(AP) JAKARTA, Indonesia — The chanting crowd at the radical Muslim protest in Indonesia stood out for its normalcy: smartly dressed businessmen, engineers, lawyers, smiling mothers, scampering children.
At a time when al-Qaida seems to be faltering, the recruitment of such an educated, somewhat mainstream following is raising fears that Hizbut Tahrir, an enigmatic global movement, could prove more effective at radicalizing the Islamic world than outright terrorist groups.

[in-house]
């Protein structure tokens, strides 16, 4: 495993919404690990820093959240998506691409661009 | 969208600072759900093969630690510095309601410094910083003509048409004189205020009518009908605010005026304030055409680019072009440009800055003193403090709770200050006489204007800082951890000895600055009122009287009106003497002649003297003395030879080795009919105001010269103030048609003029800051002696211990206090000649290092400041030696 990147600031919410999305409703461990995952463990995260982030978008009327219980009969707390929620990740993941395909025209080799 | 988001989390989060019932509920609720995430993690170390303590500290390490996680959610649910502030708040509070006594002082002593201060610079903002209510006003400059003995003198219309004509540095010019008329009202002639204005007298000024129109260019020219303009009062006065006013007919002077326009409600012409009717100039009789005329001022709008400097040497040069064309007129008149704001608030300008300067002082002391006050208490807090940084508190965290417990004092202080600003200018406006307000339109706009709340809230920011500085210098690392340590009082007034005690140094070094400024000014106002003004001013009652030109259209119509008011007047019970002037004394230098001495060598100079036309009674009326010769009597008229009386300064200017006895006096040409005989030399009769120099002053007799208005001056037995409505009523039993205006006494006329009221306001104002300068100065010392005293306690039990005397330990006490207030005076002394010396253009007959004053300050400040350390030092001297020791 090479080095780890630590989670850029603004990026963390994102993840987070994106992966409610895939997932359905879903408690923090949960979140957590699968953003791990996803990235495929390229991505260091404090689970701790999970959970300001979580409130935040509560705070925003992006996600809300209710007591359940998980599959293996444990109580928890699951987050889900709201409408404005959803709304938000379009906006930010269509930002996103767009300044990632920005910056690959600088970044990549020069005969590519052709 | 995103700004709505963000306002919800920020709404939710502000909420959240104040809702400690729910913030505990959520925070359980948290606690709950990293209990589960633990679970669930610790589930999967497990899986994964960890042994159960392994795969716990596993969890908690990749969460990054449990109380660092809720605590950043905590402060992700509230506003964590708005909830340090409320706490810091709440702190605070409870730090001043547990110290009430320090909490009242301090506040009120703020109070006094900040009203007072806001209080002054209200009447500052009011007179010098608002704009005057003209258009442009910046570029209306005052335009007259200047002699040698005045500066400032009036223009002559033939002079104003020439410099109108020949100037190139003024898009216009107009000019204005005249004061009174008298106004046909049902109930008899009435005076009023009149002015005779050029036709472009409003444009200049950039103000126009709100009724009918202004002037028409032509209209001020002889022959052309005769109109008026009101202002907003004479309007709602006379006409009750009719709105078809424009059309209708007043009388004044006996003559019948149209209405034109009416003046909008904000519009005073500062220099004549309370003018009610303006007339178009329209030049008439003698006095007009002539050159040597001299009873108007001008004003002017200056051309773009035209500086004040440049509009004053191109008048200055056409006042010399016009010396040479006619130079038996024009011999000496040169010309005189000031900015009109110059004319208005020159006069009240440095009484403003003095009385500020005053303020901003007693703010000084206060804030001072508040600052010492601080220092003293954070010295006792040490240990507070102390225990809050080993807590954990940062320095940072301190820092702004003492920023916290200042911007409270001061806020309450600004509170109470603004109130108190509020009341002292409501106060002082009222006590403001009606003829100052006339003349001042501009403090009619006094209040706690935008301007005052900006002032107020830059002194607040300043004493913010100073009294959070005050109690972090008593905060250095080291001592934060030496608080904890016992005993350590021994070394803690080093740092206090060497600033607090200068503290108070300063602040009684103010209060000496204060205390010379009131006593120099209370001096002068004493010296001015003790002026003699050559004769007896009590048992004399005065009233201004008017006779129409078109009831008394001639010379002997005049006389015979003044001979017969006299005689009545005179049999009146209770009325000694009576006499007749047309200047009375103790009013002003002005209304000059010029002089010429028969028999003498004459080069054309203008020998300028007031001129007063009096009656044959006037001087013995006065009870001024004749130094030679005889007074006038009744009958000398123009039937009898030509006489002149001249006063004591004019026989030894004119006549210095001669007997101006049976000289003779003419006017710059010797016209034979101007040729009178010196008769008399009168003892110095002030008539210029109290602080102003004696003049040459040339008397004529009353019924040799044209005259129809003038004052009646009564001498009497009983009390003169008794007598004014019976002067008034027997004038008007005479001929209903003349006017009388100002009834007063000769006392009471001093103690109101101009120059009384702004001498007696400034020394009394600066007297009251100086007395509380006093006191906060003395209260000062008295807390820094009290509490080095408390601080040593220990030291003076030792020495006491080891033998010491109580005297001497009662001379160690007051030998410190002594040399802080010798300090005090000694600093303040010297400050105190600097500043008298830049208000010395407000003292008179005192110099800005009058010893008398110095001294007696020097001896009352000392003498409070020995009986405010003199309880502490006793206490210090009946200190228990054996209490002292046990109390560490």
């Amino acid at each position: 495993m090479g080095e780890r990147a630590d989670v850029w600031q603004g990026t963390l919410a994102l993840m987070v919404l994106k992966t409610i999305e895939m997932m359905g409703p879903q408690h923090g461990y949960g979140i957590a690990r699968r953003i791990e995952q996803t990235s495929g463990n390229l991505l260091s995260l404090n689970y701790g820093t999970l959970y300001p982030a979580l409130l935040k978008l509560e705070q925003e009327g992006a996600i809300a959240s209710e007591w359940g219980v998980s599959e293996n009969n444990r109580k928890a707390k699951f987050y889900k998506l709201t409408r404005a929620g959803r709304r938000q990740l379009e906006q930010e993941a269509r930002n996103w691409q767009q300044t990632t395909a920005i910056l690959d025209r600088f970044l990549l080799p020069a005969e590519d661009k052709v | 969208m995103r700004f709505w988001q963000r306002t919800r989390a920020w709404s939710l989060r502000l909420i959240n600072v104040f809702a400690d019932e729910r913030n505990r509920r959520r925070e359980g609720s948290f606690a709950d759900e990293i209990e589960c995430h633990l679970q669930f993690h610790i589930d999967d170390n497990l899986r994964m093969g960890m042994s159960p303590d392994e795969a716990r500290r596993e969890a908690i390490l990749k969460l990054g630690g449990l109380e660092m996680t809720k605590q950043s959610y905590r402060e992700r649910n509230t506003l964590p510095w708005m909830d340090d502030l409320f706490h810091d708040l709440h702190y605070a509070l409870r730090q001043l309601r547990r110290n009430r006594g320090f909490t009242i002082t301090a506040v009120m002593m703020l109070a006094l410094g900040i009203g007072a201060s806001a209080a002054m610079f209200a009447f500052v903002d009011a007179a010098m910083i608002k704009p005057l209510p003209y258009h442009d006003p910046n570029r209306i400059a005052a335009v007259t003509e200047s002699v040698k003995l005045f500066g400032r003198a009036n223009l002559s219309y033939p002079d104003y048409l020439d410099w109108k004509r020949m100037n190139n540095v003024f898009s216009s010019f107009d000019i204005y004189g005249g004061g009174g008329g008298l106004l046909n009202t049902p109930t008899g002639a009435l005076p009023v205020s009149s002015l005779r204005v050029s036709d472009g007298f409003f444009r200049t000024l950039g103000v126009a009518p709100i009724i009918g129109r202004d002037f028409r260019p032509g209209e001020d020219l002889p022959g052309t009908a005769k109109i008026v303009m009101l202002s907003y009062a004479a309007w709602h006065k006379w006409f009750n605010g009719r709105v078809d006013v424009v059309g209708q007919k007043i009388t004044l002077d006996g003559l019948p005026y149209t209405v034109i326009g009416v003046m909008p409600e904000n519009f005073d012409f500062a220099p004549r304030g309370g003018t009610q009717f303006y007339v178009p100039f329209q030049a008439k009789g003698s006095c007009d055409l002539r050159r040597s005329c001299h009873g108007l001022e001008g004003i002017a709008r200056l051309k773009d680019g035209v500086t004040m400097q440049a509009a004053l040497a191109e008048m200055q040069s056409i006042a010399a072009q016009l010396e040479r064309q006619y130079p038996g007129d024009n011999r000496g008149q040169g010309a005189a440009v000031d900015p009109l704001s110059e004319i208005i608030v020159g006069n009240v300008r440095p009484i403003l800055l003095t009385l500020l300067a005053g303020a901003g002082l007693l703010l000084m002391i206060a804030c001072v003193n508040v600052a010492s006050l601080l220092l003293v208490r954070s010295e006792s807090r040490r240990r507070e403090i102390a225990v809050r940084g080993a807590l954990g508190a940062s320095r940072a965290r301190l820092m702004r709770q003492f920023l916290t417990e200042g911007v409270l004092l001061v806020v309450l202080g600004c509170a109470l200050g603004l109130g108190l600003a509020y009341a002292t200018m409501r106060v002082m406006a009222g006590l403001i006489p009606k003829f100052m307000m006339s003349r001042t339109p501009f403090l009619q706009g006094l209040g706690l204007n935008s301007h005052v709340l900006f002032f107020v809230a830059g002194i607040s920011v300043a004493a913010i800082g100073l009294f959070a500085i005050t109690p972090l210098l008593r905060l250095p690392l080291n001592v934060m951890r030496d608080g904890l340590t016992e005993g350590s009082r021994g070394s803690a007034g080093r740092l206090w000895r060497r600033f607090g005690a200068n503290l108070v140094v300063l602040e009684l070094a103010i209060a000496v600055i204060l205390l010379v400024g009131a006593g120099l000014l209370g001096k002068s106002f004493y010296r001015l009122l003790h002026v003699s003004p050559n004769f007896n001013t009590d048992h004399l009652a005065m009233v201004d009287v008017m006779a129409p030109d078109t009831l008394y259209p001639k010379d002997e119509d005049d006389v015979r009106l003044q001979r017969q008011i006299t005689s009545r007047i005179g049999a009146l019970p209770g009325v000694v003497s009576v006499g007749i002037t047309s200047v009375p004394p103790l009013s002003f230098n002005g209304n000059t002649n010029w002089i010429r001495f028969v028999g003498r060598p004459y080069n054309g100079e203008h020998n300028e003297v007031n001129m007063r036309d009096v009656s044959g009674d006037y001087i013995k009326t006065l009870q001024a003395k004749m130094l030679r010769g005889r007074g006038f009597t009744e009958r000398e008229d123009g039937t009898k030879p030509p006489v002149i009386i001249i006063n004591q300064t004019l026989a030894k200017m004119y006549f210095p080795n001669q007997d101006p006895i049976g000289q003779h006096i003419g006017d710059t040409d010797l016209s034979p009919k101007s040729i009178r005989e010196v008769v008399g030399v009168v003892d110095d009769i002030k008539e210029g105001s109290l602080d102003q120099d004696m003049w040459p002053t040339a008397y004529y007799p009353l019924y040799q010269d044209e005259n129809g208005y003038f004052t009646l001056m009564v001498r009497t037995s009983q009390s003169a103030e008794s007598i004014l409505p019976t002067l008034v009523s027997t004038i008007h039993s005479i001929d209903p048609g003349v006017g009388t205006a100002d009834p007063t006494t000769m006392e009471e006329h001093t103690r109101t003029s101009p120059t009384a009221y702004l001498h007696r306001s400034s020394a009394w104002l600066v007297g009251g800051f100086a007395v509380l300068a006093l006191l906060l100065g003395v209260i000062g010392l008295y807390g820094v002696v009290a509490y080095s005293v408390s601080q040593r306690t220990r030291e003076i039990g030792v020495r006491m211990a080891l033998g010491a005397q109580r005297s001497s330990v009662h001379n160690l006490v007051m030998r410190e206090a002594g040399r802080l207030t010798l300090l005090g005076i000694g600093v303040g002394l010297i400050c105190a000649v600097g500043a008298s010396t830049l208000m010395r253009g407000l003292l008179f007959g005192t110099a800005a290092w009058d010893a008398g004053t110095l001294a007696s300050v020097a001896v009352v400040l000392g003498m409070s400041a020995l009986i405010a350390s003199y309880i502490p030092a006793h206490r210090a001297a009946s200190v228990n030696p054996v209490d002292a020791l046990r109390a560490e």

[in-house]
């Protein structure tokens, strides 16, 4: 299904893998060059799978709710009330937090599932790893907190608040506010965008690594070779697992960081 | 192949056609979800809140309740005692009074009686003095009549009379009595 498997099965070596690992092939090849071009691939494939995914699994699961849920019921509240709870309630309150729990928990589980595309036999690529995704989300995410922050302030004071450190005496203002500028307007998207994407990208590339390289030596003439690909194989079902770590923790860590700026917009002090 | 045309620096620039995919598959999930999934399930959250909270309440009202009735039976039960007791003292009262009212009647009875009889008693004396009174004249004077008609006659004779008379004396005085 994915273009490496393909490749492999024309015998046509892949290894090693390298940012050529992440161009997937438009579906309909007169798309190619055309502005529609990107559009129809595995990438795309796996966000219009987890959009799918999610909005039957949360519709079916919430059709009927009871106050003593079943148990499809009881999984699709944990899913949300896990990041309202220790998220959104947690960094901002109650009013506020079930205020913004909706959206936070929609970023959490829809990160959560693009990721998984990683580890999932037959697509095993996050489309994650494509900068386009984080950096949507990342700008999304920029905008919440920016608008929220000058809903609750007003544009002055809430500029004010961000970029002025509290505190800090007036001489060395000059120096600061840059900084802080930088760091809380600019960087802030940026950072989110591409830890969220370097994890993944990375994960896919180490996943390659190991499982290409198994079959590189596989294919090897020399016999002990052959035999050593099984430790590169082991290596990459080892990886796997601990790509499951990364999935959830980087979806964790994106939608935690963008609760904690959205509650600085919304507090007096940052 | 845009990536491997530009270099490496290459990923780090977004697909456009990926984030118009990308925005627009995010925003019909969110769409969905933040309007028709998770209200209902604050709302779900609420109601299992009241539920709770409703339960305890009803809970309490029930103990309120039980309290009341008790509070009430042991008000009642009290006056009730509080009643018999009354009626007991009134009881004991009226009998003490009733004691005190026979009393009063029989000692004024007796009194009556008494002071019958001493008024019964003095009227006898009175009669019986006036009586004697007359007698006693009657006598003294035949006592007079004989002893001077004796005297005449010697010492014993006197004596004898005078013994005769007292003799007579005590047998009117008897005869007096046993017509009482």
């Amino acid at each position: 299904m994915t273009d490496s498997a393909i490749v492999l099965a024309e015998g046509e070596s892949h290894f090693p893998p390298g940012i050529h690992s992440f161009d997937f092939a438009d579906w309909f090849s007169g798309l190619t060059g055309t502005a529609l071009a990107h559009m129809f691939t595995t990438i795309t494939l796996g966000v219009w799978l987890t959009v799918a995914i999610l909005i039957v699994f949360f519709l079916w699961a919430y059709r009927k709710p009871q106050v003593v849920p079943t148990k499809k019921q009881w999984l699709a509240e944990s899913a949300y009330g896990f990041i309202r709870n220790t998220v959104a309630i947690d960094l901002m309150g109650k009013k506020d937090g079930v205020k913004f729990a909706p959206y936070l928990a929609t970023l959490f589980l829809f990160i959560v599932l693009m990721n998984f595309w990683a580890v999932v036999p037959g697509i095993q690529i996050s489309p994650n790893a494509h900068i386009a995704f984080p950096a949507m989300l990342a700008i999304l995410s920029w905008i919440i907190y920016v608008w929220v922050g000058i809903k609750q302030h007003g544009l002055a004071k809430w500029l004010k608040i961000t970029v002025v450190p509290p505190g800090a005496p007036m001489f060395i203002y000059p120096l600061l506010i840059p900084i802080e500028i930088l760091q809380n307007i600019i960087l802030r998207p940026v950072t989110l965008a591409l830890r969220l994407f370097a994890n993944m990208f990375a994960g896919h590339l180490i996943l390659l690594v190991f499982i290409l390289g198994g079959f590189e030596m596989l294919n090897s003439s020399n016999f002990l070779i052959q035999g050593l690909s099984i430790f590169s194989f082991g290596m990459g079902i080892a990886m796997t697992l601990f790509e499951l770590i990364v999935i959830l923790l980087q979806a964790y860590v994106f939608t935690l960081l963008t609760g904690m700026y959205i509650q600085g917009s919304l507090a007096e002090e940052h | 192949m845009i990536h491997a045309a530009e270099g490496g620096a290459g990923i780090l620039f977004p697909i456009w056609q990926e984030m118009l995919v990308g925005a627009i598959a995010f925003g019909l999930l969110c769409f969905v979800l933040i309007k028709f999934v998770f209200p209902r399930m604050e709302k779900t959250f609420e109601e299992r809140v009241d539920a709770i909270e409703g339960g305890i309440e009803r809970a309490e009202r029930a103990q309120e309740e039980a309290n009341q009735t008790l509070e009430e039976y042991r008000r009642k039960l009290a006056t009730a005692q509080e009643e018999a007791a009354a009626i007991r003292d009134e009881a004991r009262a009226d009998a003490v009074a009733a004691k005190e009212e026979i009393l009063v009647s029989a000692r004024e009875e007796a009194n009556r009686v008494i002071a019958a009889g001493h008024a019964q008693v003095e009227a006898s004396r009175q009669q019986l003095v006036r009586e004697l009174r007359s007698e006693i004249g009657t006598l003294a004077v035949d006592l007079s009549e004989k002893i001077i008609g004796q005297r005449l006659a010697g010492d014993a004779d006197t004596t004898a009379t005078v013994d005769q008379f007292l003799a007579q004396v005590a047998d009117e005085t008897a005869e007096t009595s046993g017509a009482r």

Active in 45 countries, Hizbut is now expanding in Asia, spreading its radical message from Indonesia to China. It wants to unite all Muslim countries in a globe-spanning bloc ruled by strict sharia law. It targets university students and professionals, working within countries to try to persuade people to overthrow their governments.
The movement’s appeal to an often influential part of society worries experts. Its goal of an Islamic state may be far-fetched, but it could still undercut efforts to control extremism and develop democracy in countries such as Indonesia, which the U.S. hopes will be a vital regional partner and a global model for moderate Islam.